Cape Brerton & Ontario Paella

June 29, 2012
By Sketch Editors

Paella is one of those dishes that people debate what is real or authentic, like ramen and pizza (probably why it finds itself here, on somewhat sketchy in their company); it polarizes and often disappoints in tourist traps, as it truly takes the time to make it takes- no shortcuts.  But when it’s good, paella’s stellar.

La Paella is the large flat pan from the eastern coast of Spain and is such a satisfying way to prepare meal on a fire.  You may not use it every week but several times a year and it pays for itself in legendary camping or beach memories.  Got mine at the best kitchen supply place in Toronto, Sasmart in Kensington.

Atop a bed of coals, the paella pan (a large, thick steel pan you can simmer an inch or two in), beautifully combines the savoury flavours of rice, stock, rabbit, fowl, sausage, seafood and any other local ingredients; you have a communal feast with all the benefits of a one pot meal and no plates.  Best of all is the tender but crispy-bottomed, caramelized rice– infused with wood smoke and all the other simmered ingredients, combined.

There are few meals that can be easily cooked over a fire and where every flavour remains distinctly present in the final dish.

Spring for us in Ontario means getting out of doors as much as possible, and eating what is coming out of the ground after surviving 6 months of trucked-in California produce.  Wild leaks, a delicate onion-like plant, are one of the first plants to come up in the woodlands.  Becoming rarer in Ontario and Quebec due to professional pickers and over harvesting, wild leaks or ramps as they’re also called, can be respectfully harvested from larger patches if only a few are taken.  And only a few are needed.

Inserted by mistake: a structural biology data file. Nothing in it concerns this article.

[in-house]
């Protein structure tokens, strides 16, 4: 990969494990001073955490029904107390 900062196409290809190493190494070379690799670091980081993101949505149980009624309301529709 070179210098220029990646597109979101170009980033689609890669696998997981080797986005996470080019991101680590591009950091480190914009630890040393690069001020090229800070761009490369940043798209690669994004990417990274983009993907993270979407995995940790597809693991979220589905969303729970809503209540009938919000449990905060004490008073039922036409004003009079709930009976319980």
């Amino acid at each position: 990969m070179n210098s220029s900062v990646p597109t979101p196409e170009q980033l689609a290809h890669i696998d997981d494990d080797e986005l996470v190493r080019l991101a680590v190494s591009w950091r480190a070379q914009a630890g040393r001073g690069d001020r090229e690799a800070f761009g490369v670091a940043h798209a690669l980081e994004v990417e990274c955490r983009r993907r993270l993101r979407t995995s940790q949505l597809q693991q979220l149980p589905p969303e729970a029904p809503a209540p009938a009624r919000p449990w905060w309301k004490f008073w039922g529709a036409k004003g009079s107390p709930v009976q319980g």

The stunning rabbit, chorizo, chicken wild leak paella was cooked in the woods right at the place and time of harvest.  Browning the rabbit, chicken and chorizo, with the leak bulbs first was key.  Next the stock was added, the fire ramped up (no pun intended), and when a rolling boil was achieved then the rice was added.  Ideally, it’s La Bomba rice, which keeps its texture absorbing the chicken stock, olive oil, browned meat at.   Of course the freshness of the leaks, open sky and wood fire made for an unmatched meal.  Except, perhaps, for a Paella in Cape Breton..

Lobster and crab season sometimes overlap in Cape Breton, a culinary opportunity not to be missed.   Paella makes it possible, right on the beach.  A washing machine drum is pretty much the perfect height for cooking a paella.

Here, the chicken, chorizo, fresh trout and crab paella cooked on the beach is an altogether different experience with a flavour that can hardly be rivaled, except for a paella in Ontario..

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